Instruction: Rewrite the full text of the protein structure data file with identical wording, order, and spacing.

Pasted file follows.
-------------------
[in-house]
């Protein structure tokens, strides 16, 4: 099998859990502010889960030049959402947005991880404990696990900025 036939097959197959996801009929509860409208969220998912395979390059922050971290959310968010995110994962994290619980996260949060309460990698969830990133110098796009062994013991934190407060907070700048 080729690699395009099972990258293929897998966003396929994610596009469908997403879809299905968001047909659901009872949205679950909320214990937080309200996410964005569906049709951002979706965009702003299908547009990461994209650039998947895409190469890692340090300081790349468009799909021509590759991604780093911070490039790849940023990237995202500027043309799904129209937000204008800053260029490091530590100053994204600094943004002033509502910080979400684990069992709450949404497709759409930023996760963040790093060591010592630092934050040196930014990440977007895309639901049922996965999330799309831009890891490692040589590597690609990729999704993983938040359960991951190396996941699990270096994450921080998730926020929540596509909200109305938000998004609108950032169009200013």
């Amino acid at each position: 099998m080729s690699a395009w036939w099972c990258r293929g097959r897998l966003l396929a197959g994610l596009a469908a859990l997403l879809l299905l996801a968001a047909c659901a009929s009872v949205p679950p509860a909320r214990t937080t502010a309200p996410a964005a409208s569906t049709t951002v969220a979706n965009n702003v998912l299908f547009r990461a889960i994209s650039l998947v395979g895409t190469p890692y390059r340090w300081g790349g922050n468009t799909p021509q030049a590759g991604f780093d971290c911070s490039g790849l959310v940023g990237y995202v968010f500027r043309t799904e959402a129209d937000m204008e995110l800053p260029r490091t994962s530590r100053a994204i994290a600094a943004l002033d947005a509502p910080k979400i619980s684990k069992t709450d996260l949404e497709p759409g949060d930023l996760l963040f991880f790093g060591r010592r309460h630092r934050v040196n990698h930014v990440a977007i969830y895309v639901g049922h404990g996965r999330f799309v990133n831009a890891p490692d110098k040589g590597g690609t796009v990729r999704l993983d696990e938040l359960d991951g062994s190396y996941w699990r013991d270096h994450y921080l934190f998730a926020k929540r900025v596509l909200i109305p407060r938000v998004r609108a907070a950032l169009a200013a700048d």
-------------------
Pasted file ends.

[in-house]
């Protein structure tokens, strides 16, 4: 099998859990502010889960030049959402947005991880404990696990900025 036939097959197959996801009929509860409208969220998912395979390059922050971290959310968010995110994962994290619980996260949060309460990698969830990133110098796009062994013991934190407060907070700048 080729690699395009099972990258293929897998966003396929994610596009469908997403879809299905968001047909659901009872949205679950909320214990937080309200996410964005569906049709951002979706965009702003299908547009990461994209650039998947895409190469890692340090300081790349468009799909021509590759991604780093911070490039790849940023990237995202500027043309799904129209937000204008800053260029490091530590100053994204600094943004002033509502910080979400684990069992709450949404497709759409930023996760963040790093060591010592630092934050040196930014990440977007895309639901049922996965999330799309831009890891490692040589590597690609990729999704993983938040359960991951190396996941699990270096994450921080998730926020929540596509909200109305938000998004609108950032169009200013």
């Amino acid at each position: 099998m080729s690699a395009w036939w099972c990258r293929g097959r897998l966003l396929a197959g994610l596009a469908a859990l997403l879809l299905l996801a968001a047909c659901a009929s009872v949205p679950p509860a909320r214990t937080t502010a309200p996410a964005a409208s569906t049709t951002v969220a979706n965009n702003v998912l299908f547009r990461a889960i994209s650039l998947v395979g895409t190469p890692y390059r340090w300081g790349g922050n468009t799909p021509q030049a590759g991604f780093d971290c911070s490039g790849l959310v940023g990237y995202v968010f500027r043309t799904e959402a129209d937000m204008e995110l800053p260029r490091t994962s530590r100053a994204i994290a600094a943004l002033d947005a509502p910080k979400i619980s684990k069992t709450d996260l949404e497709p759409g949060d930023l996760l963040f991880f790093g060591r010592r309460h630092r934050v040196n990698h930014v990440a977007i969830y895309v639901g049922h404990g996965r999330f799309v990133n831009a890891p490692d110098k040589g590597g690609t796009v990729r999704l993983d696990e938040l359960d991951g062994s190396y996941w699990r013991d270096h994450y921080l934190f998730a926020k929540r900025v596509l909200i109305p407060r938000v998004r609108a907070a950032l169009a200013a700048d």